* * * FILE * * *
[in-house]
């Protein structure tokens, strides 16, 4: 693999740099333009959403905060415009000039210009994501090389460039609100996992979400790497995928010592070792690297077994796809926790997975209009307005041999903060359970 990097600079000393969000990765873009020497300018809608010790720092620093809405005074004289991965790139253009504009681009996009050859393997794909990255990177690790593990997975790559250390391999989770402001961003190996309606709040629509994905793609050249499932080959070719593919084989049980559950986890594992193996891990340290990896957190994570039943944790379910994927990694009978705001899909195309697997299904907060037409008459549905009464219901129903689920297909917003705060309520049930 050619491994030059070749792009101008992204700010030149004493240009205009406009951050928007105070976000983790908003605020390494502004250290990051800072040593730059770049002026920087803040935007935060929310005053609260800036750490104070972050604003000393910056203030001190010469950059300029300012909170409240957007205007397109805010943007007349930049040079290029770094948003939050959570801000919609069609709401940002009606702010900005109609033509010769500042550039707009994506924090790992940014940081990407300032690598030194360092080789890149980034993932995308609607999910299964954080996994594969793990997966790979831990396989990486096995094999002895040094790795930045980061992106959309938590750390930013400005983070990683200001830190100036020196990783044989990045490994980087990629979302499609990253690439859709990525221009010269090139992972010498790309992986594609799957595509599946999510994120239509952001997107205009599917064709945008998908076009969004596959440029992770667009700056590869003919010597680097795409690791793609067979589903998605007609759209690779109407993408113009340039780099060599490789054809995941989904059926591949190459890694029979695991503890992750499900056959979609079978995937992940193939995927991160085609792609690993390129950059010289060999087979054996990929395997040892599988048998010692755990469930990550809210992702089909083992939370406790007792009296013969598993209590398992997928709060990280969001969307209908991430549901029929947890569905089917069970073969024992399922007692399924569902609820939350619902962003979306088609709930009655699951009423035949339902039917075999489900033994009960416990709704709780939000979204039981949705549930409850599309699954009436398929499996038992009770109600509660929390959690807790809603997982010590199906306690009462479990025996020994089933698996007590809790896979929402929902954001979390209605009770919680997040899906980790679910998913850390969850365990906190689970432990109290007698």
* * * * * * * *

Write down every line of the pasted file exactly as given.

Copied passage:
[in-house]
């Protein structure tokens, strides 16, 4: 693999740099333009959403905060415009000039210009994501090389460039609100996992979400790497995928010592070792690297077994796809926790997975209009307005041999903060359970 990097600079000393969000990765873009020497300018809608010790720092620093809405005074004289991965790139253009504009681009996009050859393997794909990255990177690790593990997975790559250390391999989770402001961003190996309606709040629509994905793609050249499932080959070719593919084989049980559950986890594992193996891990340290990896957190994570039943944790379910994927990694009978705001899909195309697997299904907060037409008459549905009464219901129903689920297909917003705060309520049930 050619491994030059070749792009101008992204700010030149004493240009205009406009951050928007105070976000983790908003605020390494502004250290990051800072040593730059770049002026920087803040935007935060929310005053609260800036750490104070972050604003000393910056203030001190010469950059300029300012909170409240957007205007397109805010943007007349930049040079290029770094948003939050959570801000919609069609709401940002009606702010900005109609033509010769500042550039707009994506924090790992940014940081990407300032690598030194360092080789890149980034993932995308609607999910299964954080996994594969793990997966790979831990396989990486096995094999002895040094790795930045980061992106959309938590750390930013400005983070990683200001830190100036020196990783044989990045490994980087990629979302499609990253690439859709990525221009010269090139992972010498790309992986594609799957595509599946999510994120239509952001997107205009599917064709945008998908076009969004596959440029992770667009700056590869003919010597680097795409690791793609067979589903998605007609759209690779109407993408113009340039780099060599490789054809995941989904059926591949190459890694029979695991503890992750499900056959979609079978995937992940193939995927991160085609792609690993390129950059010289060999087979054996990929395997040892599988048998010692755990469930990550809210992702089909083992939370406790007792009296013969598993209590398992997928709060990280969001969307209908991430549901029929947890569905089917069970073969024992399922007692399924569902609820939350619902962003979306088609709930009655699951009423035949339902039917075999489900033994009960416990709704709780939000979204039981949705549930409850599309699954009436398929499996038992009770109600509660929390959690807790809603997982010590199906306690009462479990025996020994089933698996007590809790896979929402929902954001979390209605009770919680997040899906980790679910998913850390969850365990906190689970432990109290007698």